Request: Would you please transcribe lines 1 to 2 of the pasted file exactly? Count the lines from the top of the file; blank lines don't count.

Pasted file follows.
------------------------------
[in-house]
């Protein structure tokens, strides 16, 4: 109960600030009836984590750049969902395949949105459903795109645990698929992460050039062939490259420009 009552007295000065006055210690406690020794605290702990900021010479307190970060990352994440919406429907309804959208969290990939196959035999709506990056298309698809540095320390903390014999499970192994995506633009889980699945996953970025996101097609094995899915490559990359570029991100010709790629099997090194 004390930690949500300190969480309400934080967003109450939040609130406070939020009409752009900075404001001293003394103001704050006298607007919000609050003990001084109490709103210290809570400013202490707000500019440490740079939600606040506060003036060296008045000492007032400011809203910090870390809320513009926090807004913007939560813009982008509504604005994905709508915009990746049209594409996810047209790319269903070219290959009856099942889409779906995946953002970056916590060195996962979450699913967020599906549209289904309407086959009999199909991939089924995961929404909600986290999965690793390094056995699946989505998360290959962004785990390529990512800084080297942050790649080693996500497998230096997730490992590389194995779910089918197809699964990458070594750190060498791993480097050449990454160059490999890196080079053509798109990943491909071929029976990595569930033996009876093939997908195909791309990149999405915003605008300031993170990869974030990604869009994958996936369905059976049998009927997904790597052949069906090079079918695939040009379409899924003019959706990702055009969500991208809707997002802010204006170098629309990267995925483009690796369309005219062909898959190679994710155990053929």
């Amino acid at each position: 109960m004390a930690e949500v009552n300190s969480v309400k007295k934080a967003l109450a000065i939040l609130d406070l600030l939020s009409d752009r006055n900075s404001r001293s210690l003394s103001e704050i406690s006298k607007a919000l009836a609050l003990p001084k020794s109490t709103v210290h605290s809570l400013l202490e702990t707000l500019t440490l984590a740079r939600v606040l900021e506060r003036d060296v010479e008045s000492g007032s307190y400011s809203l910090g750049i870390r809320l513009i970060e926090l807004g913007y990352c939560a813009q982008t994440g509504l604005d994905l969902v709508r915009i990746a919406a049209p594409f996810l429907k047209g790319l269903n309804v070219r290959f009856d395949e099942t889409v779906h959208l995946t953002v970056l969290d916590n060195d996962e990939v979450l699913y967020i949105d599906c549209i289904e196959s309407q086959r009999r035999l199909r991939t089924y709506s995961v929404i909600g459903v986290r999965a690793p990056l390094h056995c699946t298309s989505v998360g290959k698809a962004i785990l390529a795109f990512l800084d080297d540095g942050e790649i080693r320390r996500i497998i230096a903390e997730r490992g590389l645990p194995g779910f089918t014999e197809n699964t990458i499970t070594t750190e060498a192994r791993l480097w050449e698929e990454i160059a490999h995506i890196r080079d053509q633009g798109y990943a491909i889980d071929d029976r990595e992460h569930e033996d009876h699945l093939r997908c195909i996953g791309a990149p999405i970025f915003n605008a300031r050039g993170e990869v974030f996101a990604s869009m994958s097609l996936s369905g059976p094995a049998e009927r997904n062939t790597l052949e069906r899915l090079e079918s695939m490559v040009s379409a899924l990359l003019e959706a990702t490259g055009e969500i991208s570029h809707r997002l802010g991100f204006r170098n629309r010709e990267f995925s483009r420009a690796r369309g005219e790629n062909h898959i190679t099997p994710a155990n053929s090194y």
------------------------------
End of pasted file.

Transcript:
[in-house]
């Protein structure tokens, strides 16, 4: 109960600030009836984590750049969902395949949105459903795109645990698929992460050039062939490259420009 009552007295000065006055210690406690020794605290702990900021010479307190970060990352994440919406429907309804959208969290990939196959035999709506990056298309698809540095320390903390014999499970192994995506633009889980699945996953970025996101097609094995899915490559990359570029991100010709790629099997090194 004390930690949500300190969480309400934080967003109450939040609130406070939020009409752009900075404001001293003394103001704050006298607007919000609050003990001084109490709103210290809570400013202490707000500019440490740079939600606040506060003036060296008045000492007032400011809203910090870390809320513009926090807004913007939560813009982008509504604005994905709508915009990746049209594409996810047209790319269903070219290959009856099942889409779906995946953002970056916590060195996962979450699913967020599906549209289904309407086959009999199909991939089924995961929404909600986290999965690793390094056995699946989505998360290959962004785990390529990512800084080297942050790649080693996500497998230096997730490992590389194995779910089918197809699964990458070594750190060498791993480097050449990454160059490999890196080079053509798109990943491909071929029976990595569930033996009876093939997908195909791309990149999405915003605008300031993170990869974030990604869009994958996936369905059976049998009927997904790597052949069906090079079918695939040009379409899924003019959706990702055009969500991208809707997002802010204006170098629309990267995925483009690796369309005219062909898959190679994710155990053929």